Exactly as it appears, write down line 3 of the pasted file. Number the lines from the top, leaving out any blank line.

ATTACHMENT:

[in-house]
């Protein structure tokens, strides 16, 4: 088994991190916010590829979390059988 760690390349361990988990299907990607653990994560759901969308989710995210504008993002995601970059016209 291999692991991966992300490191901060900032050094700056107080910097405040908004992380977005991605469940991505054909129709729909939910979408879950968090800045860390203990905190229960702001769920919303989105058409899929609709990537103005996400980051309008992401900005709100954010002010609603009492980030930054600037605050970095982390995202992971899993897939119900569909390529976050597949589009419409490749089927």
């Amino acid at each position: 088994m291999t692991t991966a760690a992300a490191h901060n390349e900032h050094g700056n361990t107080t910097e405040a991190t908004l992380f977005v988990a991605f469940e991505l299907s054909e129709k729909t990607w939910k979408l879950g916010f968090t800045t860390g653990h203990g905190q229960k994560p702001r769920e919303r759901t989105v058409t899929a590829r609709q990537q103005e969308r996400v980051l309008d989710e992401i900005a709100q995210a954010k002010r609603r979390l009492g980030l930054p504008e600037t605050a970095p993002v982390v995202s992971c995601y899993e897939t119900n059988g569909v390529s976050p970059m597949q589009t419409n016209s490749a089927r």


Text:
């Amino acid at each position: 088994m291999t692991t991966a760690a992300a490191h901060n390349e900032h050094g700056n361990t107080t910097e405040a991190t908004l992380f977005v988990a991605f469940e991505l299907s054909e129709k729909t990607w939910k979408l879950g916010f968090t800045t860390g653990h203990g905190q229960k994560p702001r769920e919303r759901t989105v058409t899929a590829r609709q990537q103005e969308r996400v980051l309008d989710e992401i900005a709100q995210a954010k002010r609603r979390l009492g980030l930054p504008e600037t605050a970095p993002v982390v995202s992971c995601y899993e897939t119900n059988g569909v390529s976050p970059m597949q589009t419409n016209s490749a089927r």